By Associated Press - Friday, June 19, 2015

CLEVELAND (AP) - Twenty years later, the 1995 Cleveland Indians are regarded as one of the most memorable teams in franchise history - even if they fell short of delivering a World Series title.

Several members of that American League pennant-winning team, including Jim Thome, Kenny Lofton and manager Mike Hargrove, were in town Friday to celebrate the 20th anniversary of the achievement. The Indians beat Boston and Seattle in the AL playoffs before losing the World Series to Atlanta in six games.

The Indians thrilled fans with comeback wins on what seemed to be a daily basis and captured the franchise’s first pennant since 1954. Cleveland finished 100-44 and won the AL Central by 30 games, clinching the division on Sept. 8, in a strike-shortened season. That season’s team began a sellout streak that reached 455 consecutive games.

“There were so many great memories,” Thome said. “We had a special team with a lot of talented players. The ballpark was packed every night and we fed off our fans.”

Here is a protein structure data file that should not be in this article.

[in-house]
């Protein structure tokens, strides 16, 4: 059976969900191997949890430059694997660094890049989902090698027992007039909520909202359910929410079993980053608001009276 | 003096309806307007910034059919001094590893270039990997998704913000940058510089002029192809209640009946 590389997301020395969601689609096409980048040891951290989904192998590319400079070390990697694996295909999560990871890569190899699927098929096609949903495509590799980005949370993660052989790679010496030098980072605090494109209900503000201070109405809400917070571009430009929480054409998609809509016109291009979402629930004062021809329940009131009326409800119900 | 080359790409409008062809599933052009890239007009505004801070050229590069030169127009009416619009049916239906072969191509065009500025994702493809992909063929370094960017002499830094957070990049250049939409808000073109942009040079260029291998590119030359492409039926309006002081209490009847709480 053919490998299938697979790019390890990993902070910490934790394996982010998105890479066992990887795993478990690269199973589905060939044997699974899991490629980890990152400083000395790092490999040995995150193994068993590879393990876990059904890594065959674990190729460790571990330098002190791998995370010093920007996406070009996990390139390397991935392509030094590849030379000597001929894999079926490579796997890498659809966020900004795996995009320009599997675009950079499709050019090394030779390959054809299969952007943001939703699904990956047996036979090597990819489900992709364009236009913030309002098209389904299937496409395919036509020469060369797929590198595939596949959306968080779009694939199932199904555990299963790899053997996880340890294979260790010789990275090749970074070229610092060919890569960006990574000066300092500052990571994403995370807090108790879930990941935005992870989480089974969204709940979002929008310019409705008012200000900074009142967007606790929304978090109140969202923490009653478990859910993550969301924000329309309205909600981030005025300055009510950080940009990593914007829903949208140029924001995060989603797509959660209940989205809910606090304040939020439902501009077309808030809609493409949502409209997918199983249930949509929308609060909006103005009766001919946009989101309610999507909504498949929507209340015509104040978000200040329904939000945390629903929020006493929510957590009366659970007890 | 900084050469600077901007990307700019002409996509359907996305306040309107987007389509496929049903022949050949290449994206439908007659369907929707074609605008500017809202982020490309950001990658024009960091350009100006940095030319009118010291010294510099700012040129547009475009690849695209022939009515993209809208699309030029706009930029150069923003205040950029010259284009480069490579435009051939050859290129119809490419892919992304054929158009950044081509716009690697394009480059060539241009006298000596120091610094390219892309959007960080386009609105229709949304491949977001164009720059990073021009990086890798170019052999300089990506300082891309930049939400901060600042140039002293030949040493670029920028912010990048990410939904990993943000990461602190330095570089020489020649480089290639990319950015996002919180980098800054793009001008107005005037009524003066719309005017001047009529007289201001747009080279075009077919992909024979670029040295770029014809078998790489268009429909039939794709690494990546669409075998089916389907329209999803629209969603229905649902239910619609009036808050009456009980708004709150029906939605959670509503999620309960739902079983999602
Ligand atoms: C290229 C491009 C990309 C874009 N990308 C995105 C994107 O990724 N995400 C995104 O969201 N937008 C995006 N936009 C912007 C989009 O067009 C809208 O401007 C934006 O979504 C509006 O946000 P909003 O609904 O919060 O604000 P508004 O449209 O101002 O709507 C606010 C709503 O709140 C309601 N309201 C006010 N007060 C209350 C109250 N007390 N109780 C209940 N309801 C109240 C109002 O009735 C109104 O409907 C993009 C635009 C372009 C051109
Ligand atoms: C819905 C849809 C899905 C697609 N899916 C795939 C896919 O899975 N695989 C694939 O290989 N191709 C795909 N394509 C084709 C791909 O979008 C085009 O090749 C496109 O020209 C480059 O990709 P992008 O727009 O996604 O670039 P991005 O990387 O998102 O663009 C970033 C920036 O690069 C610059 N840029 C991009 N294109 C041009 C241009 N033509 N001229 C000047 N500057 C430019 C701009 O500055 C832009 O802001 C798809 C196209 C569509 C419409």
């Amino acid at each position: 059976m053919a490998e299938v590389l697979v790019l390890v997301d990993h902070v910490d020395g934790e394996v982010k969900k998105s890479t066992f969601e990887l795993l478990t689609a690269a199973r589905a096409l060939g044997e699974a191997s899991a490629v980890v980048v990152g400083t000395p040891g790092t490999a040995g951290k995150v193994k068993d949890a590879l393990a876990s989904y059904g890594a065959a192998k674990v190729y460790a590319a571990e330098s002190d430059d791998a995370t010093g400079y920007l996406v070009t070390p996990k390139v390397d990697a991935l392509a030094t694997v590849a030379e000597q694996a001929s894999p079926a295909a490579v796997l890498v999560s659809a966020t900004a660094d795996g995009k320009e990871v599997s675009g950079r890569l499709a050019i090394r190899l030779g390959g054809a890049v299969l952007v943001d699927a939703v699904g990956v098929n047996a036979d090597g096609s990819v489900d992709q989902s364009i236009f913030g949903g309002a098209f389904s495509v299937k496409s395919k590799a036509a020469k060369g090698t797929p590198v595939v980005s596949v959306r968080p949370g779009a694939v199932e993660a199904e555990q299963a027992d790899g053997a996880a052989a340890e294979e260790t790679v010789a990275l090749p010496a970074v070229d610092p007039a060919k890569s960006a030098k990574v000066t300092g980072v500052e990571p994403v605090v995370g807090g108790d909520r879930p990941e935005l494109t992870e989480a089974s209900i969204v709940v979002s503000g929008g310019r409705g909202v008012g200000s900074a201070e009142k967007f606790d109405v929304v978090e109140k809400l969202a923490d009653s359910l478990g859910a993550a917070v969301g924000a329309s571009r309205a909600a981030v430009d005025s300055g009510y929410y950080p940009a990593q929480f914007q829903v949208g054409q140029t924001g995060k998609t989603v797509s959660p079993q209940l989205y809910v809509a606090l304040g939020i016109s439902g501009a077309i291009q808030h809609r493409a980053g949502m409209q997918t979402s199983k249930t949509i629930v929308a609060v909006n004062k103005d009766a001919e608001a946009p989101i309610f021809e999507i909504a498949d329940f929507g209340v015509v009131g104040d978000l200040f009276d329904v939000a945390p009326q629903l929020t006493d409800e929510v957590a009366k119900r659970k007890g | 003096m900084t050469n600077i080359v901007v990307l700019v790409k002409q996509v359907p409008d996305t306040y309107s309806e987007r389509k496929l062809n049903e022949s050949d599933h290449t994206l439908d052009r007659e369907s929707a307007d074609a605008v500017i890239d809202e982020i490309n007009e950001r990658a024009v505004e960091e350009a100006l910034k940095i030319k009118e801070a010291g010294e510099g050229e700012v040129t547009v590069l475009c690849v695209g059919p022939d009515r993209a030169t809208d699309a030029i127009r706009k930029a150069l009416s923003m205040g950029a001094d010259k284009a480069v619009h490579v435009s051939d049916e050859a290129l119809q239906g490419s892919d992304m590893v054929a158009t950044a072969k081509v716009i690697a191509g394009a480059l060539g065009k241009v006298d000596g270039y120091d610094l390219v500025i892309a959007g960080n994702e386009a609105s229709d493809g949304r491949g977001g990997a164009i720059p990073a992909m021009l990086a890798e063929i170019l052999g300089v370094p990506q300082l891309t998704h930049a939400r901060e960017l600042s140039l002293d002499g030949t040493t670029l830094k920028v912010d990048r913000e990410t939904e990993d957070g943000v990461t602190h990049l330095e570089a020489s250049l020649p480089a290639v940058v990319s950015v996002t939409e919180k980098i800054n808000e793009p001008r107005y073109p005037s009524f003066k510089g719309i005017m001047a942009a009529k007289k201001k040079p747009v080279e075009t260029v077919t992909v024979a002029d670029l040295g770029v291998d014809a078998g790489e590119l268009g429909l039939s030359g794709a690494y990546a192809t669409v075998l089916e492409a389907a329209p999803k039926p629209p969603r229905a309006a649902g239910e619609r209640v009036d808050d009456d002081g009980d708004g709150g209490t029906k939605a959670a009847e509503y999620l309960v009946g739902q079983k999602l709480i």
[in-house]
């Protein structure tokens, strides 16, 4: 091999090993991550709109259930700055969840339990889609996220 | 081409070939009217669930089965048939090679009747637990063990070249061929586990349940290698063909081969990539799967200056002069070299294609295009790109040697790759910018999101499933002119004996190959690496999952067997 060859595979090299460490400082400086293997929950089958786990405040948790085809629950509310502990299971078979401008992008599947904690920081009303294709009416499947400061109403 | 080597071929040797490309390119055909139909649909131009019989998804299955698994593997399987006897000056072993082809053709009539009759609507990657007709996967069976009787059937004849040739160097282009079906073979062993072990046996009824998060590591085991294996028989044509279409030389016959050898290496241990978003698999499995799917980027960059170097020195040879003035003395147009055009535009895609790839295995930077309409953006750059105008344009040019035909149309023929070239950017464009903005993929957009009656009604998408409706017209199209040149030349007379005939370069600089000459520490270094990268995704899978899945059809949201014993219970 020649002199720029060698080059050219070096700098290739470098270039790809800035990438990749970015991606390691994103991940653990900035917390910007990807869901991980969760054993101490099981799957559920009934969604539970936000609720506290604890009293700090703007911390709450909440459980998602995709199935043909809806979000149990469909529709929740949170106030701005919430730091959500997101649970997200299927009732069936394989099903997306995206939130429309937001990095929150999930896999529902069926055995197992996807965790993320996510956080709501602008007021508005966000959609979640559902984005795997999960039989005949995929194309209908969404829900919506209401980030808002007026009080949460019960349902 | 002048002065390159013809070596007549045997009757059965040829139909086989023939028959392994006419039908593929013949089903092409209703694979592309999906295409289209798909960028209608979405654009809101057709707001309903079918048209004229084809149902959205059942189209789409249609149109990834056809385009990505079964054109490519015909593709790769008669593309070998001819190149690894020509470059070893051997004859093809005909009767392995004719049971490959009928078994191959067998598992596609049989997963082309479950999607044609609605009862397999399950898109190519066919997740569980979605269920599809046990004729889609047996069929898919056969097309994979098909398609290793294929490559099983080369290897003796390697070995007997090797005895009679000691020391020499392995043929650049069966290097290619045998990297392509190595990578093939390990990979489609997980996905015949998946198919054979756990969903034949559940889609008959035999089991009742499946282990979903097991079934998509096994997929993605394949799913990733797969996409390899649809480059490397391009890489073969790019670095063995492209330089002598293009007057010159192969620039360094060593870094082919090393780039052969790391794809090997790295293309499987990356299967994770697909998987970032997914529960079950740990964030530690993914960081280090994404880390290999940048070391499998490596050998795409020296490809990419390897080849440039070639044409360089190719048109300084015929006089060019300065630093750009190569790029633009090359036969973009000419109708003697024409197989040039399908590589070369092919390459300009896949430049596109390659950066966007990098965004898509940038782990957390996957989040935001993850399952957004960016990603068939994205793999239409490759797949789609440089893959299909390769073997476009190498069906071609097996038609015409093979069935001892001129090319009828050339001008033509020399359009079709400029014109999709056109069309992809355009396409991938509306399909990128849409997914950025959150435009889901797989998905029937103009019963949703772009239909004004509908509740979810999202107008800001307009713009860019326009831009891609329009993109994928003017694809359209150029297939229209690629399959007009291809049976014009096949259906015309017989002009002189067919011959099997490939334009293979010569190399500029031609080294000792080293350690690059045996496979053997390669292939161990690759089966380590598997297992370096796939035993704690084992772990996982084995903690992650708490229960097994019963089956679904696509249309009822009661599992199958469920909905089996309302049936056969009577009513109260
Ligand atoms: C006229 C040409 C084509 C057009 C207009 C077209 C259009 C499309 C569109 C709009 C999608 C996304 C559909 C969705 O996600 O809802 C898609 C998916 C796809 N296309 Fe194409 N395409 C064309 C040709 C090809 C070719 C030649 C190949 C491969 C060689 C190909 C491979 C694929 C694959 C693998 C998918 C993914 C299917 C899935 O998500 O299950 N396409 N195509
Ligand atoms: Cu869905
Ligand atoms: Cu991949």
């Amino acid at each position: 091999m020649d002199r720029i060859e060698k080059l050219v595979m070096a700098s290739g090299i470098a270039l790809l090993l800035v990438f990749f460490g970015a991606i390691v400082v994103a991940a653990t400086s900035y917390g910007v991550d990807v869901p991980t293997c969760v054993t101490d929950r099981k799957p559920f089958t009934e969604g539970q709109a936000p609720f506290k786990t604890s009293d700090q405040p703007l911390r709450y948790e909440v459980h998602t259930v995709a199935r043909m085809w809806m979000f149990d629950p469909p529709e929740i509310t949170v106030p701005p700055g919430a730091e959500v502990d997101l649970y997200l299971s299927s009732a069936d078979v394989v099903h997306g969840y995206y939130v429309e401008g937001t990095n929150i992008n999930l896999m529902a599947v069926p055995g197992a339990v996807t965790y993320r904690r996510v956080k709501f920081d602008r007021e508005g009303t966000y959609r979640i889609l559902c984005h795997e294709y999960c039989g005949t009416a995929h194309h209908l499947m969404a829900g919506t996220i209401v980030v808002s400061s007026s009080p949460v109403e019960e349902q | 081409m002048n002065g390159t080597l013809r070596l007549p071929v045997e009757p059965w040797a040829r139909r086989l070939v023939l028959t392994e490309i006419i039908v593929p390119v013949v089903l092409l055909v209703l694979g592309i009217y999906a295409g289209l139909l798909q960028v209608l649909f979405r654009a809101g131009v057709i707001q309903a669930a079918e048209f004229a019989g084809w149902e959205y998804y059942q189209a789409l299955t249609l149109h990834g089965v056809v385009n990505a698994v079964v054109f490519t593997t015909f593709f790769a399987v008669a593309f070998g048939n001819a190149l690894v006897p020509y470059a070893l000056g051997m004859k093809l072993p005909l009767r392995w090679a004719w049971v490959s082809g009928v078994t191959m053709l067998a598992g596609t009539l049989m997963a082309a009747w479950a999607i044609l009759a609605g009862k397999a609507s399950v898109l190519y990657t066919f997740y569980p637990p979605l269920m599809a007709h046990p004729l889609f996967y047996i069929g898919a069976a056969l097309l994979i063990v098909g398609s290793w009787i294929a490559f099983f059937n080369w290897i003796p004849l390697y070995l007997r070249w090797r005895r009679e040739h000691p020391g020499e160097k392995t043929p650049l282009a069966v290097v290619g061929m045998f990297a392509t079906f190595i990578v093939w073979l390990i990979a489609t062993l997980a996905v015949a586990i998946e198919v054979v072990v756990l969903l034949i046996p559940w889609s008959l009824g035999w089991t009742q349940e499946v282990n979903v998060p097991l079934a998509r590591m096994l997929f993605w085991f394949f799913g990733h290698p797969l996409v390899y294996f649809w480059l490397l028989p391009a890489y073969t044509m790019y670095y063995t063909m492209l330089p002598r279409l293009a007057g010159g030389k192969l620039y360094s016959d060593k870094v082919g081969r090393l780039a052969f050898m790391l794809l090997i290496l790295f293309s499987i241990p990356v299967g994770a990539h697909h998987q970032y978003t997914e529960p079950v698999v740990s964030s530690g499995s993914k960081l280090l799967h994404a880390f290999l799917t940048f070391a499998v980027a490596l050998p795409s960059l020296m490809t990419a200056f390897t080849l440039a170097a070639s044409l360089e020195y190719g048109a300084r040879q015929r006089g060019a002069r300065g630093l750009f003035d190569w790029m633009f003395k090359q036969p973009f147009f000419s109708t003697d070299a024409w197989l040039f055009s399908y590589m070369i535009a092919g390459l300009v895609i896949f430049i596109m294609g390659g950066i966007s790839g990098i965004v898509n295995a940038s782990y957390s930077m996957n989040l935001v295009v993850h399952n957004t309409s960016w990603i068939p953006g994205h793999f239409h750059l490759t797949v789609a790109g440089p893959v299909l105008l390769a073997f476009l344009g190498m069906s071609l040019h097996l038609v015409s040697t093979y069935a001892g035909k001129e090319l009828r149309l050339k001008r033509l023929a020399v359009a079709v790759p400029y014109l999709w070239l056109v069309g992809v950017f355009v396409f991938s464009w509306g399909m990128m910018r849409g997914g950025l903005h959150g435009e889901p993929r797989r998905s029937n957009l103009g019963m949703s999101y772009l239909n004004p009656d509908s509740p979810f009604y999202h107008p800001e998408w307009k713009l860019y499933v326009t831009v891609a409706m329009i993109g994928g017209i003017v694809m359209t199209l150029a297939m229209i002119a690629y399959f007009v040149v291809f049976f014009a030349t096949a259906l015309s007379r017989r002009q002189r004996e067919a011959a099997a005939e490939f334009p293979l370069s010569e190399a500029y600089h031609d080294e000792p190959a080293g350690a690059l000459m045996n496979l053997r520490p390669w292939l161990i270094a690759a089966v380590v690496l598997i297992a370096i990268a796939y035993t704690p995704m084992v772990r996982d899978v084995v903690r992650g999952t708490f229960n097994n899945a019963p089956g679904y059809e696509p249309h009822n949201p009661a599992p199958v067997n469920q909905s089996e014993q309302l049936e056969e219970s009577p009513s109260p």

The Indians featured a high-powered offense that included Thome, Albert Belle, Manny Ramirez and Carlos Baerga, along with Lofton’s speed on the bases and in center field and the defensive wizardry of shortstop Omar Vizquel. Dennis Martinez, Orel Hershiser and Charles Nagy anchored the rotation, while Jose Mesa emerged as one of the game’s best closers that season.

“Cleveland had waited a long time,” Lofton said. “We got a new stadium (in 1994). We felt something special was going to happen. It all came together that season. We always felt like we were going to win. We never felt like we were out of a game.”

Hall of Famers Eddie Murray and Dave Winfield were on the team while Thome, whose statue stands outside the ballpark, and Vizquel could also be headed to Cooperstown someday.

Hargrove played for the Indians from 1979-85 and became manager in 1991. He still remembers the impact of the ‘95 team.

“I talked to a fan a couple of years before that who told me he went to games in 1954 with his dad when the Indians won the pennant and how he hoped there would be a day he could see a team like that with his son,” Hargrove said. “The night we clinched the division I thought, ‘I hope that guy is here with his son.’”

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